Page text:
Multiple results tables

Hi,

so I’m currently optimizing a macro which returns two custom results tables during the course. The first part runs super stable so I always get the first results saved using

saveAs("Results", dirimg + imgName + "_" + rName + "_Filopodia.csv");

In the second part I measure something else and my results table is repopulated with different measures and I can again save it using saveAs("Results"....).

The second part however still crashes sometimes for certain shapes of cells. I already found a way to detect the crash and stop the macro using error() but at that point, the first results have already been saved and I don’t want to only create half of the results.

So is there a way store a custom results tabe in a variable or basically have two results tables so I can just save them after successfully finishing the full macro?

Cheers,
Joachim

One option in IJ1 Macro is to create a different table.
It is not THE result table so you cannot use the built in functions on it. Since these only work on the one and only result table:

new_table_name1 = "NewTable";
new_table_name2 = "[" + new_table_name1 + "]";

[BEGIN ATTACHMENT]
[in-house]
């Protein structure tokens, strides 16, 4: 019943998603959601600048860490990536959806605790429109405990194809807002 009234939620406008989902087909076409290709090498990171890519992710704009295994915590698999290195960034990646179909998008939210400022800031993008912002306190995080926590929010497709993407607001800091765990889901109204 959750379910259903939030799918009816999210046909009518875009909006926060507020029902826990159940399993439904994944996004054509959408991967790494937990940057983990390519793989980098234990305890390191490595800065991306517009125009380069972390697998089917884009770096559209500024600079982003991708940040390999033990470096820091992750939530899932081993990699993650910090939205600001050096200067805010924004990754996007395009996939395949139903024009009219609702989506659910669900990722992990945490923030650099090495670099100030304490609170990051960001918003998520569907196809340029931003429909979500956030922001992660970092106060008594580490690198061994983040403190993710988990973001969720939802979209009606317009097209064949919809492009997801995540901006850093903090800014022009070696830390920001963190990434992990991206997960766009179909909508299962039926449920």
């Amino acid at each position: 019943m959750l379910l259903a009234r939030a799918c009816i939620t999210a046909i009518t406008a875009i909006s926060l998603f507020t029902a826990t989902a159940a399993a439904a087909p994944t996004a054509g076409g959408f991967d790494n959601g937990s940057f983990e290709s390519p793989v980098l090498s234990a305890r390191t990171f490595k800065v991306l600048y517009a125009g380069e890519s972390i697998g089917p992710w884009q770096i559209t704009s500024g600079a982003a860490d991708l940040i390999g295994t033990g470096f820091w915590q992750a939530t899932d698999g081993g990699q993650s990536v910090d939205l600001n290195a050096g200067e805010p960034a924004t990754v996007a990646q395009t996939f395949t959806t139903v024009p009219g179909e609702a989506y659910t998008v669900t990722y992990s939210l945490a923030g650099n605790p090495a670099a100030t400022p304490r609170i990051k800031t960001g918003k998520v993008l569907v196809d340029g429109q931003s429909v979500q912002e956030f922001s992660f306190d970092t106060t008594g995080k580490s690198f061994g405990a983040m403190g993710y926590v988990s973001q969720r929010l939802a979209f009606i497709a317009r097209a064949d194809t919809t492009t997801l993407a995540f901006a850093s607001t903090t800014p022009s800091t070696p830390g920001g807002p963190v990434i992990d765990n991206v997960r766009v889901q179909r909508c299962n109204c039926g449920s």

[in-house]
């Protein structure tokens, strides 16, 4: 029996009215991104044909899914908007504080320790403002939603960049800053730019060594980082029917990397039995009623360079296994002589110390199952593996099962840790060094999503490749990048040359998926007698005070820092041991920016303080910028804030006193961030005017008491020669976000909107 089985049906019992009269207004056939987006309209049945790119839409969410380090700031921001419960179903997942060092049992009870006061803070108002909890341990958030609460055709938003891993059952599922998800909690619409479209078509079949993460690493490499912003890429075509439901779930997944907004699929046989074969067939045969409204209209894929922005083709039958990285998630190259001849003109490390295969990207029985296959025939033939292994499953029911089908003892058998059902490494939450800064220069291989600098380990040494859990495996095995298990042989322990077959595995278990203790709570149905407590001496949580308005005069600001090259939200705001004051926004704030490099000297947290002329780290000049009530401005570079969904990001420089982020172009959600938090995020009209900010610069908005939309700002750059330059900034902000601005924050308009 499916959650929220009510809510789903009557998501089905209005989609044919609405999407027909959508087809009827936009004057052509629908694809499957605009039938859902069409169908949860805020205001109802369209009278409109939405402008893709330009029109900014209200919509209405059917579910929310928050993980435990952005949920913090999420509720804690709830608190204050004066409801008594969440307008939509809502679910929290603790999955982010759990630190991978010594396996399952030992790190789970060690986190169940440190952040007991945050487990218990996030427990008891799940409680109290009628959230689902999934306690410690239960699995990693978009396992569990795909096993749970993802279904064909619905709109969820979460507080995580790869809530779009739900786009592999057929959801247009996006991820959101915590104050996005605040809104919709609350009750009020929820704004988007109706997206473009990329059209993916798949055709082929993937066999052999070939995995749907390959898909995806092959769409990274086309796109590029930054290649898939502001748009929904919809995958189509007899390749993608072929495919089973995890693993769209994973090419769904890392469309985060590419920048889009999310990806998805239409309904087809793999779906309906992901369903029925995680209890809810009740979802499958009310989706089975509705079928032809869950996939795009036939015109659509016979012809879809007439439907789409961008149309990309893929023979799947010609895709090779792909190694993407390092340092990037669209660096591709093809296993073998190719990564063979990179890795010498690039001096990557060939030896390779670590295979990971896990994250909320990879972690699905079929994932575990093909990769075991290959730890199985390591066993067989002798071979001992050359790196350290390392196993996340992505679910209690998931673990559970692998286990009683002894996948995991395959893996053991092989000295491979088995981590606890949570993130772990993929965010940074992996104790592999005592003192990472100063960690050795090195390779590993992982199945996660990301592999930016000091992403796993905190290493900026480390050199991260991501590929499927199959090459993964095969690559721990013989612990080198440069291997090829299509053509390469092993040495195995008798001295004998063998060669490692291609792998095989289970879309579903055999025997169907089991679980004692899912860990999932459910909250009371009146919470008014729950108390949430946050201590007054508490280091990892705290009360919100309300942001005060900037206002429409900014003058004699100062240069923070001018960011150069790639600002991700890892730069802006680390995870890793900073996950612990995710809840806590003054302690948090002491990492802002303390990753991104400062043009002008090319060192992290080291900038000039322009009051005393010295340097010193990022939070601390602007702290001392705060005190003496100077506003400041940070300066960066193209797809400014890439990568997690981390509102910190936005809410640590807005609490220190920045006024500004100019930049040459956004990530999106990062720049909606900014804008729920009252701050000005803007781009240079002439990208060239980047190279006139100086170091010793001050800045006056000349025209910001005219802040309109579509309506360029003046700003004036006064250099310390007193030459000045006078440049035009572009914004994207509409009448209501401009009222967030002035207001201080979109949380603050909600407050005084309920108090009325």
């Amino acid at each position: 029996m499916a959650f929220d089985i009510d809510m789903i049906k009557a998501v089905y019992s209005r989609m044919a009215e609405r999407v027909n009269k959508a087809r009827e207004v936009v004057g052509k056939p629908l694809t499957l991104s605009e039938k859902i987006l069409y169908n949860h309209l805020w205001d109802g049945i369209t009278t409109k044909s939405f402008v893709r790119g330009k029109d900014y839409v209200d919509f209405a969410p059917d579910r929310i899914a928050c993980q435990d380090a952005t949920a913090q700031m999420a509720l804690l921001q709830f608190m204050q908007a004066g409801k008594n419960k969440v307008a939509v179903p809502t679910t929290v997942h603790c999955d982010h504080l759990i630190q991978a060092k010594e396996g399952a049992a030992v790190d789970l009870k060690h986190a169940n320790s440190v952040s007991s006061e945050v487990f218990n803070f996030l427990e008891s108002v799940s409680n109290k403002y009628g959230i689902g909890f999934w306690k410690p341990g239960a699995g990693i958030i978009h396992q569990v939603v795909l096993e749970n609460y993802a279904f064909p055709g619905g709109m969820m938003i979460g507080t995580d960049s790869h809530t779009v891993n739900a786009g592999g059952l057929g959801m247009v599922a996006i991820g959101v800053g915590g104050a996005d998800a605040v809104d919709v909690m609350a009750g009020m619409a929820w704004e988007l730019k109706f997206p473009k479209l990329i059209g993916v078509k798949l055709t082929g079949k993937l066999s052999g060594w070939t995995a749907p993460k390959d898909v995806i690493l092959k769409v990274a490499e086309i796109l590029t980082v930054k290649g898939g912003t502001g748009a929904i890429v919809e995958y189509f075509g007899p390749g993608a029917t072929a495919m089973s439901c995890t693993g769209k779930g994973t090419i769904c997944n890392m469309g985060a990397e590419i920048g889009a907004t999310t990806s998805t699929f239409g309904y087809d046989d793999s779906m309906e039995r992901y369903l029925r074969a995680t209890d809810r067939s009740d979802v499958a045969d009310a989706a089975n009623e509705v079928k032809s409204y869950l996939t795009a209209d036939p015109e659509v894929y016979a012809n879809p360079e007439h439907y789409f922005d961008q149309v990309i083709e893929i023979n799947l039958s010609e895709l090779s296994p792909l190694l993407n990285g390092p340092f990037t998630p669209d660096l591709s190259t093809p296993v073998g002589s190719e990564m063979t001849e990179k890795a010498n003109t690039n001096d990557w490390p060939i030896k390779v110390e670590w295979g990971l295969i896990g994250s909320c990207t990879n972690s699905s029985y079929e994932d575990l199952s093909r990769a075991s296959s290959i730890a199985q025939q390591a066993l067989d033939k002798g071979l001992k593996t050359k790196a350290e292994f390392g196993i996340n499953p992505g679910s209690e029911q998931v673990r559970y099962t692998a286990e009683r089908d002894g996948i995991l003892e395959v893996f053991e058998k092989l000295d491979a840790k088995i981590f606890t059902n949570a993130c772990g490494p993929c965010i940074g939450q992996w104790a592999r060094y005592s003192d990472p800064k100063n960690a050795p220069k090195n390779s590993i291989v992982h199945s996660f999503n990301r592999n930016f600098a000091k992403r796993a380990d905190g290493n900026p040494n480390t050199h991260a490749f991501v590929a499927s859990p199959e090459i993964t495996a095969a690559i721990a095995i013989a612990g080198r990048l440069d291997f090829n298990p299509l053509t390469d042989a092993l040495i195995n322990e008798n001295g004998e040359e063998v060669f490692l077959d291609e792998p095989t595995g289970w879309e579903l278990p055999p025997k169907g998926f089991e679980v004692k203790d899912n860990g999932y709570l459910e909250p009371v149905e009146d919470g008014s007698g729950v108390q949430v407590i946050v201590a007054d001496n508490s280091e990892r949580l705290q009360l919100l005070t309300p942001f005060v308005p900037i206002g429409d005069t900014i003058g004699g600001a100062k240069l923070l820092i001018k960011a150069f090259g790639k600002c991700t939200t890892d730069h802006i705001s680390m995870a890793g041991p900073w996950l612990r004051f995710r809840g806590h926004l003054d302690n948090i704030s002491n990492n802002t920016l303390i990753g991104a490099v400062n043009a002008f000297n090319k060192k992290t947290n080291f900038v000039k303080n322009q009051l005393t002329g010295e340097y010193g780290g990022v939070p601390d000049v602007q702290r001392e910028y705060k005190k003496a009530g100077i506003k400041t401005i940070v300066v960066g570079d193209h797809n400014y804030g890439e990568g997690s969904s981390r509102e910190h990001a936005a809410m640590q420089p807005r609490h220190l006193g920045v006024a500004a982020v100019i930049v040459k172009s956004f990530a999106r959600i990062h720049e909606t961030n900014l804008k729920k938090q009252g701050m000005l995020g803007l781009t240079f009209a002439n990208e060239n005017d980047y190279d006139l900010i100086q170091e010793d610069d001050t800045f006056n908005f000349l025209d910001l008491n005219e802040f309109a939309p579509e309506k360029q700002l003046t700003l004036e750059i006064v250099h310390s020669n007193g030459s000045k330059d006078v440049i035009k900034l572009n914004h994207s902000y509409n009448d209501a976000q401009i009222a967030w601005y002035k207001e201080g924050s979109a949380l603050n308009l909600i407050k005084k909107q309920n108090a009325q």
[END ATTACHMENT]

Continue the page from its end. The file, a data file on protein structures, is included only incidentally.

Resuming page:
run("New... ", "name=" + new_table_name2  + " type=Table width=800 height=600");
print(new_table_name2 , "\\Headings:Well\tSeries\tCell");

well = 0;
series = 1;
cell = 2;

print(new_table_name2, well + "\t" + series + "\t" + cell );

selectWindow(new_table_name1);
saveAs("Text", "path/to/Result/resultName.csv");

This is a bit hacky and this table you cannot really store in a variable or hide. For more advanced hidden tables you need to look into proper scripting languages which support this. Or some people suggest to write information into images: Multidimensional arrays

If I were you I would find a way to prevent the macro to stall at all using if else statements. Maybe there is something that you can use to recognize that this specific cell can give you an error and skip it.

1 Like

A more flexible approach to using multiple (result) tables in IJ1 macros is to use the Table.* macro functions. You will find them documented here:

3 Likes

ah perfect, this was what I was looking for! I don’t really depend on any specific results-table functionality anyways, wonderful :slight_smile:

But you are right @schmiedc, I should probably anyways find a better way of handling the weird cells.
Thanks to you both!

1 Like

Yes the Table.* functions are easy to use when you want to read and/or write a table column-wise, using arrays. If you have a pre-determined layout and write the table row-wise, using the print("[tablename]", tab_delimited_string) approach, which @schmiedc gave an example of, may be faster and easier.

2 Likes